2 Dec
2016

Latest issue of IAM reveals exclusive new data on the state of play in the US brokered patent market

Issue 81 of IAM has been published and is available online for subscribers. Hard copies are in the post and should be with you shortly.

Everyone operating in the US patent market knows just how tough it is and brokers probably realise it more than most. After all, they are the ones on the transactional frontline and their livelihoods depend on getting deals done. In issue 81’s cover story, we publish the results of the annual Richardson Oliver Law Group survey of the US brokered patent market. The bad news is that prices are as low as they have ever been, while Alice has almost totally crushed demand for fintech patents and dented the attractiveness of software assets. However, there is good news too: sales continue to take place and new disposal opportunities are emerging. “The brokered market is down, but robust and viable,” the authors conclude.

Few individuals in the IP world have held as many high-profile positions as Laura Quatela. While president of Eastman Kodak, she oversaw the IP function in the lead-up to and during its bankruptcy, which ended in a ground-breaking $500 million syndicated patent sale; then as corporate head of intellectual property at Alcatel-Lucent, with a report direct to the CEO, she was closely involved in the negotiations surrounding the company’s multibillion-dollar acquisition by Nokia. What is more, she sits on the board of Technicolor, one of Europe’s leading technology and patent licensing businesses. Now Quatela has taken on perhaps her biggest challenge – as chief legal officer of Lenovo. She talks exclusively to us about her new role and what a life in patents has taught her.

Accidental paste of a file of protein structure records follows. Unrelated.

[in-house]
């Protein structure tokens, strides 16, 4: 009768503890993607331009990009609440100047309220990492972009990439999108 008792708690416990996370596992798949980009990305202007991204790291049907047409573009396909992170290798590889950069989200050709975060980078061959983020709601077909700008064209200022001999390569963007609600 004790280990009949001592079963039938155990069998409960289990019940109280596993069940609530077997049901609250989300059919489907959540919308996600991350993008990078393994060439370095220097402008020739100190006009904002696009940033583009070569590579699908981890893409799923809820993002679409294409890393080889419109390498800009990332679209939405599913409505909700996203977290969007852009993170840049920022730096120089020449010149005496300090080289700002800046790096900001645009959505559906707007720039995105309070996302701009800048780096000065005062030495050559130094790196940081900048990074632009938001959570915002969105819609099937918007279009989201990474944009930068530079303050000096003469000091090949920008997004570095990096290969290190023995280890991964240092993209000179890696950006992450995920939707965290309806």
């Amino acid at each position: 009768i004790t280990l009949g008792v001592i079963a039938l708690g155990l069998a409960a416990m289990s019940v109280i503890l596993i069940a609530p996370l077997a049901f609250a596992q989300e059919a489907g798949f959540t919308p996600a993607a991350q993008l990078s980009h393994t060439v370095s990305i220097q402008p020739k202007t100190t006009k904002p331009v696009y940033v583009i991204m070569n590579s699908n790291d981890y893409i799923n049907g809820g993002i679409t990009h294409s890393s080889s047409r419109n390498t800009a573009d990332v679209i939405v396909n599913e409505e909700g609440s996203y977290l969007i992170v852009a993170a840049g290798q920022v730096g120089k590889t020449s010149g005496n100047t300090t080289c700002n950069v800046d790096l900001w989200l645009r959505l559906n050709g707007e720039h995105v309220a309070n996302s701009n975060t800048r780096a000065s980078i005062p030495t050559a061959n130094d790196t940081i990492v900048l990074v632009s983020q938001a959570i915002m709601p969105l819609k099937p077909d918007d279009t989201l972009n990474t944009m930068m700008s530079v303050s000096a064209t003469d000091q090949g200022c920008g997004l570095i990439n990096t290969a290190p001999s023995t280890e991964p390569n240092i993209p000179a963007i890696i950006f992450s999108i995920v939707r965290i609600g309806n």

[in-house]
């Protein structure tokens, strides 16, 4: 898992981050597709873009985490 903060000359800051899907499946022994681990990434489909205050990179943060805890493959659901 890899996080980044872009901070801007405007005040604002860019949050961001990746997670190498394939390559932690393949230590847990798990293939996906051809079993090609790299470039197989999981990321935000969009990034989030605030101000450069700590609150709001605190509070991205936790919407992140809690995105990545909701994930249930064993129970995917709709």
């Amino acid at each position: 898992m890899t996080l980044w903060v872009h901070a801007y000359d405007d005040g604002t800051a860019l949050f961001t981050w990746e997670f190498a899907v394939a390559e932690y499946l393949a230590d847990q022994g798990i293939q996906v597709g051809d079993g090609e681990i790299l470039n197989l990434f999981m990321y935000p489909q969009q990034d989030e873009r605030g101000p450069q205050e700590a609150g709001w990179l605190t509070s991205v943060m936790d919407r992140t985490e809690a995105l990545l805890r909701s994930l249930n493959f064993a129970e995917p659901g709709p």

Elsewhere, we take a deep dive into the Chinese litigation environment, with advice on how foreign companies facing allegations of infringement can defend themselves effectively. We also visit Japan to get the lowdown on the ways in which suggested changes to the country’s patent regime may affect corporate IP strategies; and there is a fascinating insight into TSMC’s use of its trade secret policy as a means to create corporate value.

From the United States, meanwhile, we take a closer look at the challenges which the Patent Trial and Appeal Board presents to the life sciences industries, as well as the state of play for software patents, with two articles examining the subject from very different angles. Make time, too, for a piece which compares and contrasts how the US Patent and Trademark Office and the European Patent Office fare when it comes to tackling patent quality.

Joff Wild

Author | Editor-in-chief

[email protected]

Joff Wild